Sony has just been hit with the first lawsuit over the current PlayStation Network outage, with an Alabama man taking the Japanese company to court because it left personal user data fall into the hands of hackers.
Sony, after taking down the PlayStation Network online service last week without any sort of concrete explanation, announced yesterday that hackers have compromised it and might have gotten their hands on the personal data of the 70+ million PSN users out there, including names, email and home addresses or even credit card information.
As you can imagine, plenty of PSN users weren't exactly thrilled that, after a week of no response, Sony finally admitted that hackers might have gotten access to their personal data.
Now, the first PSN user has decided to take the company to court, according to CNET, with Kristopher Johns, from Birmingham, Alabama, filing a lawsuit at the U.S. District Court for the Northern District of California.
Johns accuses Sony of not taking "reasonable care to protect, encrypt, and secure the private and sensitive data of its users."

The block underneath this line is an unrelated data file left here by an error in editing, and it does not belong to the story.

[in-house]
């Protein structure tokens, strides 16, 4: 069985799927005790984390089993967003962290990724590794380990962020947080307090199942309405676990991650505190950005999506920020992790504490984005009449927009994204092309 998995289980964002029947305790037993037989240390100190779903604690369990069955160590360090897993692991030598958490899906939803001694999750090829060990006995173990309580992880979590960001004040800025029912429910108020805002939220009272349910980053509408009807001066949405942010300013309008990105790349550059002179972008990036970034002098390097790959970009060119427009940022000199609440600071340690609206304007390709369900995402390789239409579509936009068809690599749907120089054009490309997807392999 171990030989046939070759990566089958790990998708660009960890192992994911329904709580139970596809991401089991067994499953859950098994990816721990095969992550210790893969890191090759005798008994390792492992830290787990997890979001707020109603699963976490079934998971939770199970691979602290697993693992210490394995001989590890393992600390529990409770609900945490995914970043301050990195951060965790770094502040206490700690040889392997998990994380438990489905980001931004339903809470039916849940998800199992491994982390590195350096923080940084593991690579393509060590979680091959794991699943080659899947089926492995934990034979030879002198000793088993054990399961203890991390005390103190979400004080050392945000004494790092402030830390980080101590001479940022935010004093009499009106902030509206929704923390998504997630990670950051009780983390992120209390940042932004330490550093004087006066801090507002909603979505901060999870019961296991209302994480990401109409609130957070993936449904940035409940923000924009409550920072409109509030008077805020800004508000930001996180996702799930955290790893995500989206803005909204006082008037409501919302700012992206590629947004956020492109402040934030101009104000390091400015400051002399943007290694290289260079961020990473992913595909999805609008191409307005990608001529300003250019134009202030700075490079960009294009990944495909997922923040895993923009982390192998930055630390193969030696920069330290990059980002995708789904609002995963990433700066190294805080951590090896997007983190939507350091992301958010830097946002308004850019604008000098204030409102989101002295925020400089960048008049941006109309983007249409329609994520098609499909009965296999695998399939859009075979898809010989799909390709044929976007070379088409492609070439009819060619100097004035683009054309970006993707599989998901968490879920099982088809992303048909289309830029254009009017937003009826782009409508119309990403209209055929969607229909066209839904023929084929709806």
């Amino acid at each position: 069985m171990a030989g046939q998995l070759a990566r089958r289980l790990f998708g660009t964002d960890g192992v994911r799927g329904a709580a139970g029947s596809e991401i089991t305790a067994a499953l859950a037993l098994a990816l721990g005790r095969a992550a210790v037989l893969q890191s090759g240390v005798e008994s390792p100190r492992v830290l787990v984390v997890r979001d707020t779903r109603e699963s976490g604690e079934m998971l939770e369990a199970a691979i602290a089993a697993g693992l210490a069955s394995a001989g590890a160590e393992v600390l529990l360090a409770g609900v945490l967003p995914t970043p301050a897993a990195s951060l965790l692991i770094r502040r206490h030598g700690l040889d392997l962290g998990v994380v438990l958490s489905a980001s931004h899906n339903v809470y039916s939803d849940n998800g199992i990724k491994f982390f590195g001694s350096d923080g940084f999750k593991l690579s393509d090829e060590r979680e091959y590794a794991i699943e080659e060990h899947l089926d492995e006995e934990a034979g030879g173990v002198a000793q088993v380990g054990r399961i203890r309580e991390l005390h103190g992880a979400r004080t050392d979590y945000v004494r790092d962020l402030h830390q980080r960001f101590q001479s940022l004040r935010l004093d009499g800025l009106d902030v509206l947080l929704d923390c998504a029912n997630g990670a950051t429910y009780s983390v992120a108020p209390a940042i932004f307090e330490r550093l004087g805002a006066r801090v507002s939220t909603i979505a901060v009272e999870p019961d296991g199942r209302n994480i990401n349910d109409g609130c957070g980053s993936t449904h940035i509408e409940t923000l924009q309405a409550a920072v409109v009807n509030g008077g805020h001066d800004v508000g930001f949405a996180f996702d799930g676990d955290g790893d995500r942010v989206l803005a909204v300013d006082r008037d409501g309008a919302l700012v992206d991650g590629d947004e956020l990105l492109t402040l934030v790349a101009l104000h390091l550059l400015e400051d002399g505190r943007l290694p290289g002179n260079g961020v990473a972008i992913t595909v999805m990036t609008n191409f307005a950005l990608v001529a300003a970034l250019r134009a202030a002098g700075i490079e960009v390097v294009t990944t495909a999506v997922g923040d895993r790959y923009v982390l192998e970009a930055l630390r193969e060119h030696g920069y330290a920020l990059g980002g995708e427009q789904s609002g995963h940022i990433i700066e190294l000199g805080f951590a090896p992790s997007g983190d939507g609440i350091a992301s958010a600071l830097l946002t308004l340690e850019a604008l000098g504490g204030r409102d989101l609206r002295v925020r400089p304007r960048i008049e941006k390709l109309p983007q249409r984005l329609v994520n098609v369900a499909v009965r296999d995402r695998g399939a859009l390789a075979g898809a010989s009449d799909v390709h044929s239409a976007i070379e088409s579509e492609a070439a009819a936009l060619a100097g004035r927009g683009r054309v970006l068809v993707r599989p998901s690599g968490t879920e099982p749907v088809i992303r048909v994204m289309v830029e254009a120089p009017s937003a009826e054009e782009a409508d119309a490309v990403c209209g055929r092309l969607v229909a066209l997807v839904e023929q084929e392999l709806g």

He also claims that the company didn't warn users in a timely manner to upgrade their security measures concerning their credit cards or other personal information.
Johns' lawsuit is seeking class action status, and demands monetary compensation as well as free credit card monitoring from Sony.
His complaints and actions will no doubt be replicated by other PSN users out there, so perhaps Sony needs to get its lawyer team ready for all of the lawsuits that will be targeted at it in the next few weeks.
For what it's worth, the company admitted yesterday that it took a week for its investigations to reveal that hackers compromised its user databases, and that it announced its PlayStation Network members as fast as it could.
The PSN is still offline, with Sony estimating that it could take another week or so until it is up and running.